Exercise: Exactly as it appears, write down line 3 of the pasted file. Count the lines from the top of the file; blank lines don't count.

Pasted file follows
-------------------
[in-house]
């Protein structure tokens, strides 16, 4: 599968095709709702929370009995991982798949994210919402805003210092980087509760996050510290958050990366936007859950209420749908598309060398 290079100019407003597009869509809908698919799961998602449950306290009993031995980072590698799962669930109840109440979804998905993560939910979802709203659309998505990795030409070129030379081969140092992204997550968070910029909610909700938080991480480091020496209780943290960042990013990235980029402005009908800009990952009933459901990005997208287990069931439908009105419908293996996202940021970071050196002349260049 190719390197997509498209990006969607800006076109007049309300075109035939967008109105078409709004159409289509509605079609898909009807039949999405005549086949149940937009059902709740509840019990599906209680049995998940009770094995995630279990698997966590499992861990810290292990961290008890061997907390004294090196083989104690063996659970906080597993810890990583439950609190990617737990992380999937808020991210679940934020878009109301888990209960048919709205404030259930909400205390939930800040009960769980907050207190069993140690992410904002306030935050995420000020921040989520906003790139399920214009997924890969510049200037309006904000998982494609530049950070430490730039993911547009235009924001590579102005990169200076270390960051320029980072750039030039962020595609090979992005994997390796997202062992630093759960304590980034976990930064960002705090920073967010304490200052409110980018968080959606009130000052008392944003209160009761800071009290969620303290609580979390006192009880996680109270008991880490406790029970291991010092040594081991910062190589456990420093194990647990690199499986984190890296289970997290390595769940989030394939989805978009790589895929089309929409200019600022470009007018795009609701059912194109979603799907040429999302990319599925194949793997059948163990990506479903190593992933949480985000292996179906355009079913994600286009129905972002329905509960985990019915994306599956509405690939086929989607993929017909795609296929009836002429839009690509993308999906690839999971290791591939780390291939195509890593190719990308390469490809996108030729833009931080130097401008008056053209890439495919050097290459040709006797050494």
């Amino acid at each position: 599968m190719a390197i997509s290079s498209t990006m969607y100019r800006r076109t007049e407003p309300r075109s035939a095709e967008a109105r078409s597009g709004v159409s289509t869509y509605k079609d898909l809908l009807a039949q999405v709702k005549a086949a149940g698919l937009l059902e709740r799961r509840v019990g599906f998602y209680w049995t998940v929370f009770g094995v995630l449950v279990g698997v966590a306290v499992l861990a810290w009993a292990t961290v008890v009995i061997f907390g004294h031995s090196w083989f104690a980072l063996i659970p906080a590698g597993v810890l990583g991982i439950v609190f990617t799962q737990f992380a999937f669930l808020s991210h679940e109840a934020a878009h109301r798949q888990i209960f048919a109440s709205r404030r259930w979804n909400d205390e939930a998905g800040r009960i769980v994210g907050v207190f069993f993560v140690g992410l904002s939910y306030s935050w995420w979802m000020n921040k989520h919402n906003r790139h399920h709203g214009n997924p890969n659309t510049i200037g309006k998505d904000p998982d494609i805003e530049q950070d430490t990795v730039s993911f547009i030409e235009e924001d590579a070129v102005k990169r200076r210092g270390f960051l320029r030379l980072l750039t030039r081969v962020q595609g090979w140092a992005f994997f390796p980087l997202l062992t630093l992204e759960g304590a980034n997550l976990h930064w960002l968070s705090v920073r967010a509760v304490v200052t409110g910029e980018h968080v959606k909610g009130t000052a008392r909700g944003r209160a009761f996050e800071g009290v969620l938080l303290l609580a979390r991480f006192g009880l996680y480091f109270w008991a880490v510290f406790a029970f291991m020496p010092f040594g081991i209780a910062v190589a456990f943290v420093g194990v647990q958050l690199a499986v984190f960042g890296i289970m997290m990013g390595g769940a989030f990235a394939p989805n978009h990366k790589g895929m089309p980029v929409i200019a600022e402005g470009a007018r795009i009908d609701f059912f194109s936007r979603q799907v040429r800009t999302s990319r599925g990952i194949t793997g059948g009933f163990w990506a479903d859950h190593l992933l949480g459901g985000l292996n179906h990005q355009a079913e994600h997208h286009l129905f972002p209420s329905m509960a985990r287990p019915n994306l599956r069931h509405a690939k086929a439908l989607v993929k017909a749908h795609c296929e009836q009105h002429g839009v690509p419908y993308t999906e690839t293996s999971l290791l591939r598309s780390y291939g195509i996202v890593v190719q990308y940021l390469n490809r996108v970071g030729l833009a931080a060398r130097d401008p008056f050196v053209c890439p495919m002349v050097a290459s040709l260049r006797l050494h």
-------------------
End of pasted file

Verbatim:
């Amino acid at each position: 599968m190719a390197i997509s290079s498209t990006m969607y100019r800006r076109t007049e407003p309300r075109s035939a095709e967008a109105r078409s597009g709004v159409s289509t869509y509605k079609d898909l809908l009807a039949q999405v709702k005549a086949a149940g698919l937009l059902e709740r799961r509840v019990g599906f998602y209680w049995t998940v929370f009770g094995v995630l449950v279990g698997v966590a306290v499992l861990a810290w009993a292990t961290v008890v009995i061997f907390g004294h031995s090196w083989f104690a980072l063996i659970p906080a590698g597993v810890l990583g991982i439950v609190f990617t799962q737990f992380a999937f669930l808020s991210h679940e109840a934020a878009h109301r798949q888990i209960f048919a109440s709205r404030r259930w979804n909400d205390e939930a998905g800040r009960i769980v994210g907050v207190f069993f993560v140690g992410l904002s939910y306030s935050w995420w979802m000020n921040k989520h919402n906003r790139h399920h709203g214009n997924p890969n659309t510049i200037g309006k998505d904000p998982d494609i805003e530049q950070d430490t990795v730039s993911f547009i030409e235009e924001d590579a070129v102005k990169r200076r210092g270390f960051l320029r030379l980072l750039t030039r081969v962020q595609g090979w140092a992005f994997f390796p980087l997202l062992t630093l992204e759960g304590a980034n997550l976990h930064w960002l968070s705090v920073r967010a509760v304490v200052t409110g910029e980018h968080v959606k909610g009130t000052a008392r909700g944003r209160a009761f996050e800071g009290v969620l938080l303290l609580a979390r991480f006192g009880l996680y480091f109270w008991a880490v510290f406790a029970f291991m020496p010092f040594g081991i209780a910062v190589a456990f943290v420093g194990v647990q958050l690199a499986v984190f960042g890296i289970m997290m990013g390595g769940a989030f990235a394939p989805n978009h990366k790589g895929m089309p980029v929409i200019a600022e402005g470009a007018r795009i009908d609701f059912f194109s936007r979603q799907v040429r800009t999302s990319r599925g990952i194949t793997g059948g009933f163990w990506a479903d859950h190593l992933l949480g459901g985000l292996n179906h990005q355009a079913e994600h997208h286009l129905f972002p209420s329905m509960a985990r287990p019915n994306l599956r069931h509405a690939k086929a439908l989607v993929k017909a749908h795609c296929e009836q009105h002429g839009v690509p419908y993308t999906e690839t293996s999971l290791l591939r598309s780390y291939g195509i996202v890593v190719q990308y940021l390469n490809r996108v970071g030729l833009a931080a060398r130097d401008p008056f050196v053209c890439p495919m002349v050097a290459s040709l260049r006797l050494h």